One of the U.S. Senate's top priorities in 2006 is passage of an asbestos trust fund bill. This could not come a moment too soon - resolution of the asbestos litigation crisis is long overdue. It has exacted a heavy toll on American business, particularly manufacturers, while making it difficult for deserving victims and their families to receive fair compensation.
Asbestos litigation has become a big, corrupt business in America. Entrepreneurial trial lawyers have launched a tidal wave of lawsuits against companies, and worked with a handful of doctors to create a litigation machine, churning out thousands of claims on behalf of people who are not sick. These questionable claims have helped force nearly 80 companies into bankruptcy, damaged our economy, and resulted in delayed and reduced compensation for asbestos victims.
While none have suffered more than the truly sick, there are other victims of this litigation nightmare. For example, Kirk Liddell is one of the employee-owners of AC&S, a company that installed insulation but never manufactured any asbestos-containing product. Nonetheless, the company was hit with an $83 million jury award for five claimants who were not even sick nor had any had contact with AC&S. The award exceeded all the profits the company had made in its 40 years of existence. Appealing was not an option because the state would have required AC&S to post an "appeal bond" of $104 million. AC&S went into bankruptcy the following year.
Over the last 30 years, more than 700,000 claims have been filed, and more than $70 billion has been spent on asbestos litigation. But actual victims have only received 42 cents on the dollar. Trial lawyers and court costs have eaten up the lion's share of the money.
At least 60,000 jobs, many in the manufacturing sector, have been lost due to asbestos bankruptcies. But communities are also affected as laid-off workers tighten their spending or even move away in search of new jobs, and bankrupt companies cut their operations and reduce purchases. This has a significant impact on a wide range of local businesses.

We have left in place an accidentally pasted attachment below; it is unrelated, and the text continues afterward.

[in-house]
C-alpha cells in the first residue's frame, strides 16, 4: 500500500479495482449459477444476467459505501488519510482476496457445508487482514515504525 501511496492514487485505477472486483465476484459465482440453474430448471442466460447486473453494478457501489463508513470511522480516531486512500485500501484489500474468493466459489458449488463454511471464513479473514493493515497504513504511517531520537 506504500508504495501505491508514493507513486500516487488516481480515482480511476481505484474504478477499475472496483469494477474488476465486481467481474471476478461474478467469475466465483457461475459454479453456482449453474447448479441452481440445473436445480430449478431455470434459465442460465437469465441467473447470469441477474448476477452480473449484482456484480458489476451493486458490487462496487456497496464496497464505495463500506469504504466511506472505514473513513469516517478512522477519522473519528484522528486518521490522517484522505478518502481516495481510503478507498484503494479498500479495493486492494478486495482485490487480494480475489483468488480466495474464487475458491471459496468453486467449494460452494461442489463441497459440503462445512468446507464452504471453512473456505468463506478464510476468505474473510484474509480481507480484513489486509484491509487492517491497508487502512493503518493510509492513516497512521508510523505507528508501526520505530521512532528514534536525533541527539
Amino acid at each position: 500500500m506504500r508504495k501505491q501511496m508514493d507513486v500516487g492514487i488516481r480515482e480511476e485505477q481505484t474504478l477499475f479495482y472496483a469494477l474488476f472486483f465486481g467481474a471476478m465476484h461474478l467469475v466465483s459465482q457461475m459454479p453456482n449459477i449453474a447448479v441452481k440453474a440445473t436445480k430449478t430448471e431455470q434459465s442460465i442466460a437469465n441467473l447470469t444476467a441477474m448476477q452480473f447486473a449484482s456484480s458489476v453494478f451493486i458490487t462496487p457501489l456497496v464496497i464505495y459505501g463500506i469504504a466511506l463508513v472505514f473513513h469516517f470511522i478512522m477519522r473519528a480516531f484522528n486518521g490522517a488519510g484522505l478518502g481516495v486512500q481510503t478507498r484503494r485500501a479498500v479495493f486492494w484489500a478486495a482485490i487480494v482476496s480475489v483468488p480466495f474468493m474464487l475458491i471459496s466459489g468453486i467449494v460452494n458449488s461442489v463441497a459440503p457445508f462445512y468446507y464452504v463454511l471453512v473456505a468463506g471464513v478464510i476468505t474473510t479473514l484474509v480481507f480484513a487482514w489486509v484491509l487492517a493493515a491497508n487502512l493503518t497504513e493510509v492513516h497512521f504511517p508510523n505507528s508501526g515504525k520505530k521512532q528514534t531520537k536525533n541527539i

Congress has attempted to legislate a solution at least 10 times since the late 1970s, failing each time. But in May 2005, the U.S. Senate Judiciary Committee passed a bipartisan bill that could pave the way for a legislative solution. The idea is to establish a $140 billion asbestos victims trust fund, financed entirely by defendant companies and insurers - no taxpayer money is involved. Instead of having to go through the court system, asbestos claimants would file a claim directly with the fund. Based on their exposure and certain medical criteria, they would receive fair compensation for their illness.
There is no doubt that enactment of the right legislative solution will greatly benefit victims, businesses, and the overall economy. Tremendous progress was made in 2005 and discussions continue on enhancing the bill and bringing it to the Senate floor for a vote early this year. We just cannot let his opportunity pass without action. Congress needs to get down to its business so more of our companies can grow their businesses.
John Engler is president of the National Association of Manufacturers (NAM), and the former governor of Michigan.